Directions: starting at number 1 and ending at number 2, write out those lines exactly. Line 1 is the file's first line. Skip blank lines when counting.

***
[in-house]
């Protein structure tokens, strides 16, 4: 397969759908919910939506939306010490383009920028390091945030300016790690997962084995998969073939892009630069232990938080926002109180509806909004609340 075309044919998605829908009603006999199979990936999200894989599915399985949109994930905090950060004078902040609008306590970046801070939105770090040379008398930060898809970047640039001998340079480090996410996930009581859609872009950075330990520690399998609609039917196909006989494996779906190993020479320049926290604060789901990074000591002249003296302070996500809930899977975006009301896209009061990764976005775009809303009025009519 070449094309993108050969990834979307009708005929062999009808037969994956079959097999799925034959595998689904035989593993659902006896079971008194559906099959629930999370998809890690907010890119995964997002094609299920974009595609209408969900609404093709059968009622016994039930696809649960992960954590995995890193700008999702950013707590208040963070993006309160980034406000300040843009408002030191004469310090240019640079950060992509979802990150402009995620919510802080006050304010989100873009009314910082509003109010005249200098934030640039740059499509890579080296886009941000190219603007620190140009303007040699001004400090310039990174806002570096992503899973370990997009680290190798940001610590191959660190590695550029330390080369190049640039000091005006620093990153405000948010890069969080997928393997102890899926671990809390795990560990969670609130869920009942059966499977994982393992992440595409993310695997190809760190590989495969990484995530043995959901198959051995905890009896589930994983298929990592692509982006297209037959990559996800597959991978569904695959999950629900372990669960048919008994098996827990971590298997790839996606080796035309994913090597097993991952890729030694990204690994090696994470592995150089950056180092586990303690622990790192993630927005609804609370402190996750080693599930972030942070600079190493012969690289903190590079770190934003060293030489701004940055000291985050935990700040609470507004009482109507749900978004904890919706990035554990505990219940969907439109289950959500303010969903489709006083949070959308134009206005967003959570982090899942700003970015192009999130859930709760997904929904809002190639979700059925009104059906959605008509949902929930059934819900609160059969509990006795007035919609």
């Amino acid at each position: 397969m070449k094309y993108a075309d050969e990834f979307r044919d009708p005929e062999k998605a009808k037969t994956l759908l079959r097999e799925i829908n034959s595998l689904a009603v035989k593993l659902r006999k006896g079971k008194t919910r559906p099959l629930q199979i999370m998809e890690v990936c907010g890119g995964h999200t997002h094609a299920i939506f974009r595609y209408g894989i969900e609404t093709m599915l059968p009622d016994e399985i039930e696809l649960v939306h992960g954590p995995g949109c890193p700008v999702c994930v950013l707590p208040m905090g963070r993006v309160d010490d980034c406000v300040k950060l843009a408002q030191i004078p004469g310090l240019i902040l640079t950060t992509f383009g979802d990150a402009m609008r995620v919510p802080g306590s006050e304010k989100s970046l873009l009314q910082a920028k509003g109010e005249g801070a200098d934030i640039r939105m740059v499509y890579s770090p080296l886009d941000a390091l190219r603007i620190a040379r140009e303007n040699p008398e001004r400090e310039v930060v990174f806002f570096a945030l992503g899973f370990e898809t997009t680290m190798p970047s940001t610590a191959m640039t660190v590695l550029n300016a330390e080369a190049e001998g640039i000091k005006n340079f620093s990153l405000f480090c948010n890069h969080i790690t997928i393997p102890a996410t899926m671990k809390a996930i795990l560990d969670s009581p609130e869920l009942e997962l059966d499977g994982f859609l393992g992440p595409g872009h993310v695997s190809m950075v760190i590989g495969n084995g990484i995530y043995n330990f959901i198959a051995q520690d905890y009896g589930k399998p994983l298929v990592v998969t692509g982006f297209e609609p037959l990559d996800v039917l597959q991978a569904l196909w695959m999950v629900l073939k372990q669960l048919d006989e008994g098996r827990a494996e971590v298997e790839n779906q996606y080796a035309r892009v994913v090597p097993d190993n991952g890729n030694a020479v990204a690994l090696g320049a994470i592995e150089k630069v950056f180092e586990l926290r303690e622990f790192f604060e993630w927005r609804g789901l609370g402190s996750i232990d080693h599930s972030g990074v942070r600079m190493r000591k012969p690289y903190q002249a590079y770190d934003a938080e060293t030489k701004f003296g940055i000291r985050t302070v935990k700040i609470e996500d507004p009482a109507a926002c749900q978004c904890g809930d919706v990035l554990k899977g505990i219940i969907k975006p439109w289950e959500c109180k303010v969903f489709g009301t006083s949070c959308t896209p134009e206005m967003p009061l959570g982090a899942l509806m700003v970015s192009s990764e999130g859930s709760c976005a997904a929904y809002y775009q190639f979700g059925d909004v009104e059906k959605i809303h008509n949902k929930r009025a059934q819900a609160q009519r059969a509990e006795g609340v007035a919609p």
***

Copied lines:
[in-house]
């Protein structure tokens, strides 16, 4: 397969759908919910939506939306010490383009920028390091945030300016790690997962084995998969073939892009630069232990938080926002109180509806909004609340 075309044919998605829908009603006999199979990936999200894989599915399985949109994930905090950060004078902040609008306590970046801070939105770090040379008398930060898809970047640039001998340079480090996410996930009581859609872009950075330990520690399998609609039917196909006989494996779906190993020479320049926290604060789901990074000591002249003296302070996500809930899977975006009301896209009061990764976005775009809303009025009519 070449094309993108050969990834979307009708005929062999009808037969994956079959097999799925034959595998689904035989593993659902006896079971008194559906099959629930999370998809890690907010890119995964997002094609299920974009595609209408969900609404093709059968009622016994039930696809649960992960954590995995890193700008999702950013707590208040963070993006309160980034406000300040843009408002030191004469310090240019640079950060992509979802990150402009995620919510802080006050304010989100873009009314910082509003109010005249200098934030640039740059499509890579080296886009941000190219603007620190140009303007040699001004400090310039990174806002570096992503899973370990997009680290190798940001610590191959660190590695550029330390080369190049640039000091005006620093990153405000948010890069969080997928393997102890899926671990809390795990560990969670609130869920009942059966499977994982393992992440595409993310695997190809760190590989495969990484995530043995959901198959051995905890009896589930994983298929990592692509982006297209037959990559996800597959991978569904695959999950629900372990669960048919008994098996827990971590298997790839996606080796035309994913090597097993991952890729030694990204690994090696994470592995150089950056180092586990303690622990790192993630927005609804609370402190996750080693599930972030942070600079190493012969690289903190590079770190934003060293030489701004940055000291985050935990700040609470507004009482109507749900978004904890919706990035554990505990219940969907439109289950959500303010969903489709006083949070959308134009206005967003959570982090899942700003970015192009999130859930709760997904929904809002190639979700059925009104059906959605008509949902929930059934819900609160059969509990006795007035919609």